Although the technique disclosed in U.S. Pat. No. 5,918,604 is much improved over prior techniques and has come into widespread use, it does not provide for the use of a closed loop graft, such as a bone-tendon-bone graft or construct. Accordingly, there is a need for an improved fixation technique, particularly in cruciate ligament reconstructions, utilizing a bone-tendon-bone (BTB) graft, or construct.
 The present invention overcomes the disadvantages of the prior art, such as those noted above, by providing a surgical method for loading BTB grafts into a joint and fixating the grafts using a transverse, intraosseous implant passing through a loop extending from the bone block. The inventive technique advantageously uses narrow tibial and femoral tunnels, like the technique of U.S. Pat. No. 5,918,604, and can be similarly implemented using a transverse implant that is advanced by impaction across the femoral socket.
 As applied to the knee, the method includes the use of standard techniques to drill a longitudinal tunnel in the upper tibia. Subsequently, a femoral tunnel (socket) is formed, preferably in the lateral femoral condyle. Advantageously, the diameters of the tibial and femoral tunnels are made just large enough to accommodate a BTB graft in a snug fit. A tunnel hook provided with a capture slot and mounted on a cross-pin drill guide is inserted through the tibial tunnel and into the femur. A drill pin directed by the drill guide is installed transversely through the femur to intersect the femoral tunnel. The drill pin passes through the capture slot of the tunnel hook. A transverse channel is formed in the femur, preferably using a cannulated drill placed over the drill pin, to accommodate a threaded section of the transtibial implant.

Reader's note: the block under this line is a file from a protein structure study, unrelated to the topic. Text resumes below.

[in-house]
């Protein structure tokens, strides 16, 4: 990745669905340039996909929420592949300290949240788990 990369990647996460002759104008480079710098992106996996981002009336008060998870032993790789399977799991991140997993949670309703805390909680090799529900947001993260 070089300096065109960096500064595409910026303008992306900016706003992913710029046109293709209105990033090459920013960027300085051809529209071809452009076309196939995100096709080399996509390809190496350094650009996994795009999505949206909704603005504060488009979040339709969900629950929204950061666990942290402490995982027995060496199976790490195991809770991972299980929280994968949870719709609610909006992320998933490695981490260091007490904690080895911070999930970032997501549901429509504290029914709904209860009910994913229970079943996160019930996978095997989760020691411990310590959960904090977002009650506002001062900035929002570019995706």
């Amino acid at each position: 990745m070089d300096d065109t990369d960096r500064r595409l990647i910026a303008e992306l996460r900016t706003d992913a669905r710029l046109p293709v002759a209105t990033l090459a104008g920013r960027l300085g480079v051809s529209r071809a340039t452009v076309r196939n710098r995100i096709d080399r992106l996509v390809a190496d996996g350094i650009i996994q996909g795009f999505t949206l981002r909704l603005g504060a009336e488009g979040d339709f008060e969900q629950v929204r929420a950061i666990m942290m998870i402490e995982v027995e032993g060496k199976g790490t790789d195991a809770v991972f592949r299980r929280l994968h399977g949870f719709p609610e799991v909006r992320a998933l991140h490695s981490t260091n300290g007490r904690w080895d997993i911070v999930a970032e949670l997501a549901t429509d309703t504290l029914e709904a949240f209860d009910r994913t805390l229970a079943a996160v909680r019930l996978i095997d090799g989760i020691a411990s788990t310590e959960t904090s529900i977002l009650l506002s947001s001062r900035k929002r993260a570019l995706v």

A flexible graft passing strand, preferably a high strength suture, is attached to the drill pin and pulled through the femur, such that it passes through and is captured in the slot of the tunnel hook. The tunnel hook is then retracted completely from the femoral tunnel and out of the tibial tunnel, such that a loop of the flexible graft passing strand protrudes from the entrance to the tibial tunnel.